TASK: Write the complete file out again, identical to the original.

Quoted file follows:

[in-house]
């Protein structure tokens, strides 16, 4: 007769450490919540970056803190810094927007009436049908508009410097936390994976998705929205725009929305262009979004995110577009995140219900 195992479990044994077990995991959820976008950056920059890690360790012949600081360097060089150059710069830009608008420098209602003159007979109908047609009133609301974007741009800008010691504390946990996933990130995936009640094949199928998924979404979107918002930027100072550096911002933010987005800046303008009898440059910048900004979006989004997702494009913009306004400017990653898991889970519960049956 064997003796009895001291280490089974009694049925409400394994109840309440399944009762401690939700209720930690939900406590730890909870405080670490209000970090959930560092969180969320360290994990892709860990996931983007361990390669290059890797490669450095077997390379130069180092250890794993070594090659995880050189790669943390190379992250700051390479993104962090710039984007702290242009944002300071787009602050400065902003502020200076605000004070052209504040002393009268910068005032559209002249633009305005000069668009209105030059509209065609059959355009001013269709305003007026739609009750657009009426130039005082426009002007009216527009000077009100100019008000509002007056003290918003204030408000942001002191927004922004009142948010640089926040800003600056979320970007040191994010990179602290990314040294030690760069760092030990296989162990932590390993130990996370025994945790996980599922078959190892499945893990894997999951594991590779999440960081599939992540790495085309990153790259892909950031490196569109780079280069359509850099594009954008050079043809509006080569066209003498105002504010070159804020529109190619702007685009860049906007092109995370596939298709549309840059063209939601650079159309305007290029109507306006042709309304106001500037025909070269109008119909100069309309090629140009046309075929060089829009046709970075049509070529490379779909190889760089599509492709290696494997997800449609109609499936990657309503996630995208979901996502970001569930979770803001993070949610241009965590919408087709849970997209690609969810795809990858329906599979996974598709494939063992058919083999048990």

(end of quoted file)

[in-house]
């Protein structure tokens, strides 16, 4: 007769450490919540970056803190810094927007009436049908508009410097936390994976998705929205725009929305262009979004995110577009995140219900 195992479990044994077990995991959820976008950056920059890690360790012949600081360097060089150059710069830009608008420098209602003159007979109908047609009133609301974007741009800008010691504390946990996933990130995936009640094949199928998924979404979107918002930027100072550096911002933010987005800046303008009898440059910048900004979006989004997702494009913009306004400017990653898991889970519960049956 064997003796009895001291280490089974009694049925409400394994109840309440399944009762401690939700209720930690939900406590730890909870405080670490209000970090959930560092969180969320360290994990892709860990996931983007361990390669290059890797490669450095077997390379130069180092250890794993070594090659995880050189790669943390190379992250700051390479993104962090710039984007702290242009944002300071787009602050400065902003502020200076605000004070052209504040002393009268910068005032559209002249633009305005000069668009209105030059509209065609059959355009001013269709305003007026739609009750657009009426130039005082426009002007009216527009000077009100100019008000509002007056003290918003204030408000942001002191927004922004009142948010640089926040800003600056979320970007040191994010990179602290990314040294030690760069760092030990296989162990932590390993130990996370025994945790996980599922078959190892499945893990894997999951594991590779999440960081599939992540790495085309990153790259892909950031490196569109780079280069359509850099594009954008050079043809509006080569066209003498105002504010070159804020529109190619702007685009860049906007092109995370596939298709549309840059063209939601650079159309305007290029109507306006042709309304106001500037025909070269109008119909100069309309090629140009046309075929060089829009046709970075049509070529490379779909190889760089599509492709290696494997997800449609109609499936990657309503996630995208979901996502970001569930979770803001993070949610241009965590919408087709849970997209690609969810795809990858329906599979996974598709494939063992058919083999048990």